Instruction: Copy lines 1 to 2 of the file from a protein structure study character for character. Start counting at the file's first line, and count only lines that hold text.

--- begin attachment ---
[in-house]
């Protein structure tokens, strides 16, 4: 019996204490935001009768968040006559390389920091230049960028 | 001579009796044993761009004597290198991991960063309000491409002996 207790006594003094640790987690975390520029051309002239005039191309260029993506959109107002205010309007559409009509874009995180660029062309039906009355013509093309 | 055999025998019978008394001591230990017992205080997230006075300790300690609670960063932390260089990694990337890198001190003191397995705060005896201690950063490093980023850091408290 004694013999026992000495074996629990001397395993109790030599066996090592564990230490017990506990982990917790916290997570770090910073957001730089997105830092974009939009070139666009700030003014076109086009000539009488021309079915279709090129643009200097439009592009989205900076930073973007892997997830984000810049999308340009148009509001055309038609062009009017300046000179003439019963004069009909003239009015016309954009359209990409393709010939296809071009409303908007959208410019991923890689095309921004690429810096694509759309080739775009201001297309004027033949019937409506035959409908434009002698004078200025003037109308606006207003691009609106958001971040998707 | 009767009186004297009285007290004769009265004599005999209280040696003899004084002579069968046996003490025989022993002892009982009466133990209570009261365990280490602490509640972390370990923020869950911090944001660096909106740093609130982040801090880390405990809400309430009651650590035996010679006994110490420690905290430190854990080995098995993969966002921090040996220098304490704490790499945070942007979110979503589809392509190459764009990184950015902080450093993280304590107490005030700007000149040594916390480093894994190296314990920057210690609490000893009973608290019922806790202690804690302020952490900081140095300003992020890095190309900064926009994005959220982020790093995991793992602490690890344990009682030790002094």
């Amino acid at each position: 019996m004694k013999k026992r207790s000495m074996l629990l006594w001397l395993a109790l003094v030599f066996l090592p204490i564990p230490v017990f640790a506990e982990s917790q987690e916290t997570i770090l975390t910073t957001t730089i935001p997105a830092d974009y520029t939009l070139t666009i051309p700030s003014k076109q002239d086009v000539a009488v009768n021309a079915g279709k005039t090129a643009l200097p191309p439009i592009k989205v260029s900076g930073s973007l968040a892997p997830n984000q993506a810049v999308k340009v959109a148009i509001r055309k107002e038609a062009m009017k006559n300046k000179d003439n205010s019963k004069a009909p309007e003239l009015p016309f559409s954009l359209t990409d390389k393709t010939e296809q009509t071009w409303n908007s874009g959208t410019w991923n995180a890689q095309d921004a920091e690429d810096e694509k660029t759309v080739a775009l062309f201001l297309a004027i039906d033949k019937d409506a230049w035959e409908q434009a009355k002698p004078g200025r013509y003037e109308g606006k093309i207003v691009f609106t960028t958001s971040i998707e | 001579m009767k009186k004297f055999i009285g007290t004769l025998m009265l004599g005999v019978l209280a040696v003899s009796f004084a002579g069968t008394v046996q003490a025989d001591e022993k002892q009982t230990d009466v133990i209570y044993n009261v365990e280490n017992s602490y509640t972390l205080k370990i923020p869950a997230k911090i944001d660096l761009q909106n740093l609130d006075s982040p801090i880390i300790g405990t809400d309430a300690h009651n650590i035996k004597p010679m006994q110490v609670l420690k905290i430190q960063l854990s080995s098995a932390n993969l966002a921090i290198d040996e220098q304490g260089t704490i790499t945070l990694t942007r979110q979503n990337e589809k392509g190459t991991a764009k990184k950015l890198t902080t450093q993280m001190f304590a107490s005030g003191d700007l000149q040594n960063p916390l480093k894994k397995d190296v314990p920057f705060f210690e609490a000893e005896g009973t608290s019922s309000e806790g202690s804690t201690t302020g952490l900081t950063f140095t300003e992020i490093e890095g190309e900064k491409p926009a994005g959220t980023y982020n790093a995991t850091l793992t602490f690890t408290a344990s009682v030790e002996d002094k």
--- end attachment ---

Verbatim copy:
[in-house]
């Protein structure tokens, strides 16, 4: 019996204490935001009768968040006559390389920091230049960028 | 001579009796044993761009004597290198991991960063309000491409002996 207790006594003094640790987690975390520029051309002239005039191309260029993506959109107002205010309007559409009509874009995180660029062309039906009355013509093309 | 055999025998019978008394001591230990017992205080997230006075300790300690609670960063932390260089990694990337890198001190003191397995705060005896201690950063490093980023850091408290 004694013999026992000495074996629990001397395993109790030599066996090592564990230490017990506990982990917790916290997570770090910073957001730089997105830092974009939009070139666009700030003014076109086009000539009488021309079915279709090129643009200097439009592009989205900076930073973007892997997830984000810049999308340009148009509001055309038609062009009017300046000179003439019963004069009909003239009015016309954009359209990409393709010939296809071009409303908007959208410019991923890689095309921004690429810096694509759309080739775009201001297309004027033949019937409506035959409908434009002698004078200025003037109308606006207003691009609106958001971040998707 | 009767009186004297009285007290004769009265004599005999209280040696003899004084002579069968046996003490025989022993002892009982009466133990209570009261365990280490602490509640972390370990923020869950911090944001660096909106740093609130982040801090880390405990809400309430009651650590035996010679006994110490420690905290430190854990080995098995993969966002921090040996220098304490704490790499945070942007979110979503589809392509190459764009990184950015902080450093993280304590107490005030700007000149040594916390480093894994190296314990920057210690609490000893009973608290019922806790202690804690302020952490900081140095300003992020890095190309900064926009994005959220982020790093995991793992602490690890344990009682030790002094």